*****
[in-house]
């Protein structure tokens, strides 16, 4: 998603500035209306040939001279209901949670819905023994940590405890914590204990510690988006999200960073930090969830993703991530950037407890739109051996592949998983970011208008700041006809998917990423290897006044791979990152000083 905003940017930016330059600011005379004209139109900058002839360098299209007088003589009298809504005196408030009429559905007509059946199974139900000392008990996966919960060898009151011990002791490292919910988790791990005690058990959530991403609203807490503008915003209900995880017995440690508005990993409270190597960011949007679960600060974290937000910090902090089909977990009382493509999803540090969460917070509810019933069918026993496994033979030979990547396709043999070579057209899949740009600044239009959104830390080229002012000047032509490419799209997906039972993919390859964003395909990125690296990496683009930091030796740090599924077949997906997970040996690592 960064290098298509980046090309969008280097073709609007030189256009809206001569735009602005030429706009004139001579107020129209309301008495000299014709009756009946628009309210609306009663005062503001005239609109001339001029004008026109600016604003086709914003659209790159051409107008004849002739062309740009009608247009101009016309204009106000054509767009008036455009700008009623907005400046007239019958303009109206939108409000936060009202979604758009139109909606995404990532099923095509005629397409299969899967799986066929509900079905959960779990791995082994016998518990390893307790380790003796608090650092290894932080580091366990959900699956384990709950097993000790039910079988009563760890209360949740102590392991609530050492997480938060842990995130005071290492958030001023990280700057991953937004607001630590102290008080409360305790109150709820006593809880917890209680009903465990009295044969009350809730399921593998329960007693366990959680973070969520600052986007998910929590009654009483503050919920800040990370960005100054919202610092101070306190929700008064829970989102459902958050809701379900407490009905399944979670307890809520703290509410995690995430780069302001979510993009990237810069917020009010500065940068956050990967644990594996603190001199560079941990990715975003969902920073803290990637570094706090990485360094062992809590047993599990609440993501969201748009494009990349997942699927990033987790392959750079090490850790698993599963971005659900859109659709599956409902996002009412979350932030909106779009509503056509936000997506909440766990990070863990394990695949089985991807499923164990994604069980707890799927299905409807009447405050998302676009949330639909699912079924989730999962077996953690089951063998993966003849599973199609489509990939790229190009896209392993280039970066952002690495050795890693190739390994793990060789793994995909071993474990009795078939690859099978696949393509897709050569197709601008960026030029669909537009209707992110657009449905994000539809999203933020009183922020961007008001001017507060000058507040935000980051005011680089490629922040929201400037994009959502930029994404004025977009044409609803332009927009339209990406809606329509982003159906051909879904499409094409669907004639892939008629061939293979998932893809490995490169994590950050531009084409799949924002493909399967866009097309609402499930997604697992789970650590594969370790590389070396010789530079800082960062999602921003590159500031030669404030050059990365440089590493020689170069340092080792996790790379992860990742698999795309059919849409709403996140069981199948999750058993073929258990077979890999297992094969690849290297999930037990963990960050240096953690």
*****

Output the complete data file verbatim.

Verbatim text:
[in-house]
């Protein structure tokens, strides 16, 4: 998603500035209306040939001279209901949670819905023994940590405890914590204990510690988006999200960073930090969830993703991530950037407890739109051996592949998983970011208008700041006809998917990423290897006044791979990152000083 905003940017930016330059600011005379004209139109900058002839360098299209007088003589009298809504005196408030009429559905007509059946199974139900000392008990996966919960060898009151011990002791490292919910988790791990005690058990959530991403609203807490503008915003209900995880017995440690508005990993409270190597960011949007679960600060974290937000910090902090089909977990009382493509999803540090969460917070509810019933069918026993496994033979030979990547396709043999070579057209899949740009600044239009959104830390080229002012000047032509490419799209997906039972993919390859964003395909990125690296990496683009930091030796740090599924077949997906997970040996690592 960064290098298509980046090309969008280097073709609007030189256009809206001569735009602005030429706009004139001579107020129209309301008495000299014709009756009946628009309210609306009663005062503001005239609109001339001029004008026109600016604003086709914003659209790159051409107008004849002739062309740009009608247009101009016309204009106000054509767009008036455009700008009623907005400046007239019958303009109206939108409000936060009202979604758009139109909606995404990532099923095509005629397409299969899967799986066929509900079905959960779990791995082994016998518990390893307790380790003796608090650092290894932080580091366990959900699956384990709950097993000790039910079988009563760890209360949740102590392991609530050492997480938060842990995130005071290492958030001023990280700057991953937004607001630590102290008080409360305790109150709820006593809880917890209680009903465990009295044969009350809730399921593998329960007693366990959680973070969520600052986007998910929590009654009483503050919920800040990370960005100054919202610092101070306190929700008064829970989102459902958050809701379900407490009905399944979670307890809520703290509410995690995430780069302001979510993009990237810069917020009010500065940068956050990967644990594996603190001199560079941990990715975003969902920073803290990637570094706090990485360094062992809590047993599990609440993501969201748009494009990349997942699927990033987790392959750079090490850790698993599963971005659900859109659709599956409902996002009412979350932030909106779009509503056509936000997506909440766990990070863990394990695949089985991807499923164990994604069980707890799927299905409807009447405050998302676009949330639909699912079924989730999962077996953690089951063998993966003849599973199609489509990939790229190009896209392993280039970066952002690495050795890693190739390994793990060789793994995909071993474990009795078939690859099978696949393509897709050569197709601008960026030029669909537009209707992110657009449905994000539809999203933020009183922020961007008001001017507060000058507040935000980051005011680089490629922040929201400037994009959502930029994404004025977009044409609803332009927009339209990406809606329509982003159906051909879904499409094409669907004639892939008629061939293979998932893809490995490169994590950050531009084409799949924002493909399967866009097309609402499930997604697992789970650590594969370790590389070396010789530079800082960062999602921003590159500031030669404030050059990365440089590493020689170069340092080792996790790379992860990742698999795309059919849409709403996140069981199948999750058993073929258990077979890999297992094969690849290297999930037990963990960050240096953690």